Saturday Studio: Spinning Sculptures

Alyssa Dumire, Director of Children’s Education

George Rickey, American, 1907-2002. Twenty-Four Lines. Stainless steel, 1968. Gift of the Fort Wayne Museum of Art Alliance, Weatherhead Foundation, and Mrs. Edward Aver, 1986.02. Photo courtesy of FWMOA.

George Rickey’s Twenty-Four Lines, which recently graced the FWMoA Atrium for a time, possesses a special ability to soothe all who give it longer than a quick glance. In still images, it may appear to be nothing more than a series of spiky, needle-like lines stacked on top of each other, but Rickey was known for his kinetic sculptures, or as he called them, “useless machines”, that harness the power of air currents to move. While it was on display, I’d often sit with my tour groups and invite them to observe it for a time, listening for the soft “ting!” as the pieces occasionally bumped into each other. Even the most talkative groups became mesmerized by the gentle movement—there’s a reason why mobiles, another form of kinetic sculpture, are often hung above babies’ cribs!

A school group tour fans and blows on “Twenty-Four Lines” to make it move. George Rickey, American, 1907-2002. Twenty-Four Lines. Stainless steel, 1968. Gift of the fort Wayne Museum of Art Alliance, Weatherhead Foundation, and Mrs. Edward Aver, 1986.02. Photo courtesy of FWMoA.

But how does it move? Although Alexander Calder’s original mobiles were motorized, his later work and Rickey’s rely only on the movement of the air around them, allowing for much more natural and random motion. Both of these artists actually had a background in engineering, which equipped them with the knowledge to fine-tune their kinetic sculptures. Twenty-Four Lines is a series of levers (think of a teeter-totter) balanced so they rest at various angles on small hooks along the central axis. Constructing a kinetic sculpture is tricky because, well, it has to move! While we ordinarily would want to secure the parts of an artwork so they will be as sturdy as possible, kinetic sculptures require that certain pieces be able to move freely while remaining securely attached. The levers in Rickey’s work are one way to achieve this (one that I found difficult to do at home), but an even simpler way uses rotation similar to a windmill, weather vane, or propeller. In fact, you can find a kinetic sculpture that uses this kind of movement just outside the museum! John Mishler’s Renewal, which doubles as a bike rack, has a kinetic element at the top that spins in the wind.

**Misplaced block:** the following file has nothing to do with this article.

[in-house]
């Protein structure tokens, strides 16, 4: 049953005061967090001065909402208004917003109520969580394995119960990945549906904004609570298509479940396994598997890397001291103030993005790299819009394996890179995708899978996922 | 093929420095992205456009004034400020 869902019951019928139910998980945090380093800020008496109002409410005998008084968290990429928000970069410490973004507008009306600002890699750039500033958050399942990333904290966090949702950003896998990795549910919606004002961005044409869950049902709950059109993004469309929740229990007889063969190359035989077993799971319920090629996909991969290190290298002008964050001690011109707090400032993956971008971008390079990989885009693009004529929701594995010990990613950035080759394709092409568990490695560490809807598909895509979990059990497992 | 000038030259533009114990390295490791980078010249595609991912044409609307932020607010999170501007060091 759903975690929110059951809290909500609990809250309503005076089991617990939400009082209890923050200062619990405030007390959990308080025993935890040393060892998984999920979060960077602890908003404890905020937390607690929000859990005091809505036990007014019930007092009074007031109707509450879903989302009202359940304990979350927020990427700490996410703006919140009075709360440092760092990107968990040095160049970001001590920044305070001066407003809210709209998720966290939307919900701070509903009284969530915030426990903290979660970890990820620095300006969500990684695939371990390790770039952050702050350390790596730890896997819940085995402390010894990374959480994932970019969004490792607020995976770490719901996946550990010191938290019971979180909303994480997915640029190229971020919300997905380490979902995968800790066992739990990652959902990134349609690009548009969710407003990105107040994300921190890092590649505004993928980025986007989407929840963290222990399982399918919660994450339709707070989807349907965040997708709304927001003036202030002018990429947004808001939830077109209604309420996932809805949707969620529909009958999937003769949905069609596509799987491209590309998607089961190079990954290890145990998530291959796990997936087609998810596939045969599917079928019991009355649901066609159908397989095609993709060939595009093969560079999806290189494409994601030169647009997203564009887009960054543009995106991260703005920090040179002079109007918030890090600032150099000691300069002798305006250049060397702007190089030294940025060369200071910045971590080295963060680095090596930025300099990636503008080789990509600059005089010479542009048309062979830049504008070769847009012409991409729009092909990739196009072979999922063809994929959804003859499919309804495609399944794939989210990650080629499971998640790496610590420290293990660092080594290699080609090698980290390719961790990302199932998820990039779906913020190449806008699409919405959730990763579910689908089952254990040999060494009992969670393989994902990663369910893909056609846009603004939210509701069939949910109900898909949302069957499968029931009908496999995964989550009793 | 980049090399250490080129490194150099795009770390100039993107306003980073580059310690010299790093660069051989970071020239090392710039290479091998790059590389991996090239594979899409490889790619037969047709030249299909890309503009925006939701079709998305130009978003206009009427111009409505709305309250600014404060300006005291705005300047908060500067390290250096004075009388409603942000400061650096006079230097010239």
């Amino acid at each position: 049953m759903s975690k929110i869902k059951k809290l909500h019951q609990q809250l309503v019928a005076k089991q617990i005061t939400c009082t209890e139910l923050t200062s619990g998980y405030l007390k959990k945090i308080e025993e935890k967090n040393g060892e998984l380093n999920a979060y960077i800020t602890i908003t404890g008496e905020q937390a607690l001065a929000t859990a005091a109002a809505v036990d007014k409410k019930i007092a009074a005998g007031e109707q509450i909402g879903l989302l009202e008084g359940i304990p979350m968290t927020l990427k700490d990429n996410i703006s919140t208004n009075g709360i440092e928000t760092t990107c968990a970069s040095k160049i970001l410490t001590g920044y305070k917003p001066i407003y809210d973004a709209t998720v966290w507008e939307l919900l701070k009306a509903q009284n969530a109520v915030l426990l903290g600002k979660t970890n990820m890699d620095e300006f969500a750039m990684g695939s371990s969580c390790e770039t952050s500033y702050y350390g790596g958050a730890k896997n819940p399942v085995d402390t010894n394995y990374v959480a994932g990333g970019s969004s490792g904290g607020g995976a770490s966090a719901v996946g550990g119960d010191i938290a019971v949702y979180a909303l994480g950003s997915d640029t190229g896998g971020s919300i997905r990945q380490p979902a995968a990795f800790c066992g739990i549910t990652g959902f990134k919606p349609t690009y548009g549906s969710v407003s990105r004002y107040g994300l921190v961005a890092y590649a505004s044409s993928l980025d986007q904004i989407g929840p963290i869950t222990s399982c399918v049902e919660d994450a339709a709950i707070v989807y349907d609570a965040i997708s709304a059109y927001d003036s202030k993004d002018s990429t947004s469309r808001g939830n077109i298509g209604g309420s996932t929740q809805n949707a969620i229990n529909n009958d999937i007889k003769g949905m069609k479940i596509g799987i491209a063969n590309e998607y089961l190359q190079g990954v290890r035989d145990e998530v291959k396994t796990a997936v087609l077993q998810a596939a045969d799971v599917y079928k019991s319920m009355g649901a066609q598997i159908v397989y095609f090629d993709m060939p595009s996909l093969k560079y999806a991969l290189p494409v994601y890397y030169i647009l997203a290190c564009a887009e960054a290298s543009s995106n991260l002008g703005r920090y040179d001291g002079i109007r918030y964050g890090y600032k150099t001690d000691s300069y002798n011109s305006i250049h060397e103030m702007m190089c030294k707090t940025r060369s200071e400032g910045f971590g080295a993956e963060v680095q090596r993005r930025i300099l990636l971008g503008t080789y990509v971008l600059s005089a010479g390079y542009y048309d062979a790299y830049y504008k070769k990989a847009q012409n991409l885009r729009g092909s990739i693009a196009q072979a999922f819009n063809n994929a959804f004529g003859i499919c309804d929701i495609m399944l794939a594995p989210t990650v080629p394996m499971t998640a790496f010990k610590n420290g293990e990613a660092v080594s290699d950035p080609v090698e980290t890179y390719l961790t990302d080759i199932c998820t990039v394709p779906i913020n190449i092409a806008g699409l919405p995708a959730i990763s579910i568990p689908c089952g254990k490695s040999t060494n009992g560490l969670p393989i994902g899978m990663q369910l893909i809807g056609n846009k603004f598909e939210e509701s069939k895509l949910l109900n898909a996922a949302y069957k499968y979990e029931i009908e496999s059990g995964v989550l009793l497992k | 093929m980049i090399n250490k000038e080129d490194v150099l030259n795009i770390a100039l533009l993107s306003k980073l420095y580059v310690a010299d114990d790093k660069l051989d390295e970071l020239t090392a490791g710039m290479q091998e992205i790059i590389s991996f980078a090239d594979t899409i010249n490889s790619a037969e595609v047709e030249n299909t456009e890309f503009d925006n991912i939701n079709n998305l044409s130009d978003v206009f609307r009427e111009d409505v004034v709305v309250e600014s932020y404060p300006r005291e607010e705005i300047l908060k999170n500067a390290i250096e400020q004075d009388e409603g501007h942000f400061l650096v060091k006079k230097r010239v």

John Mishler’s Renewal, which stands outside the museum and doubles as a bike rack. Photo courtesy of Alyssa Dumire.

Here are some ideas for how to create your own spinning kinetic sculpture!


  • A thin stick, wooden skewer, or anything else fairly straight and thin to be the stationary central axis
  • A base for your sculpture–I used a styrofoam block, but a few layers of cardboard glued together would probably work! You may also need something heavy to weight this down for added stability.
  • Paper
  • Glue or glue stick
  • Scissors
  • Drinking straws and/or beads, wide enough to fit over the stick or skewer
  • Wire (optional but recommended!)
  • Optional materials to decorate your sculpture like paint or aluminum foil

First, decorate your base if desired (you’ll notice from my photos that I did this later, but it’s easier to do first!). I wanted to incorporate some metallic elements since Twenty-Four Lines is made entirely of aluminum, so I wrapped my styrofoam block in foil and secured it underneath with tape.

Then, stick your skewer or stick into the center of the base. Now it’s time to experiment!

Here are a couple ways to create the kinetic elements of your sculpture. Both start with simple construction paper shapes, and we need a pair of each one. Fold a piece of paper in half, then cut out your desired shape so you end up with two that are identical.

Using a straw: cut a section of a straw as wide as your shape. Apply glue stick to one shape, then place your straw, and place the matching shape on top, sandwiching the straw.

Using wire: Cut a length of wire and fold it in half (this helps keep the weight balance equal on both sides). Bend the fold into a small loop, just a bit bigger around than your base stick. Then, bend the ends of each into a larger loop, adjusting the shape so that it’s not bigger than the paper shapes you cut out. Use the same sandwiching process to glue the shape pairs together, enclosing the wire.

Tip: Without a spacer at the bottom, this won’t spin!

Now assemble your sculpture! At the bottom and in between each moving part you will need to place a still element so that the spinning pieces can move freely. This can be more paper shapes sandwiched together, or beads also work well as spacers.

As you place each element, try blowing on it or spinning it with your hand to see if it can move freely! I found that the components with wire bases moved much more easily than those with straws. It also allows you to place the shapes further from the center so that they don’t interfere with other elements. Try bending them at slight angles or curving them: How does this affect the movement? Do certain shapes move faster or slower?

I glued foil to some of my paper pieces and really liked how they caught the light as they spun! Adding foil to only one side of an element made it heavier and off-balance, but placing a bead on top helped level it out while still allowing it to move freely.

Once you’ve finished assembling your sculpture, take it outside on a breezy day or set it in front of a fan to watch it move! You can continue bending and fine-tuning the components, but also experiment with its placement in relation to the fan.

Don’t forget to share your spinning sculptures with us on Facebook, Instagram, Twitter, or here on the blog!

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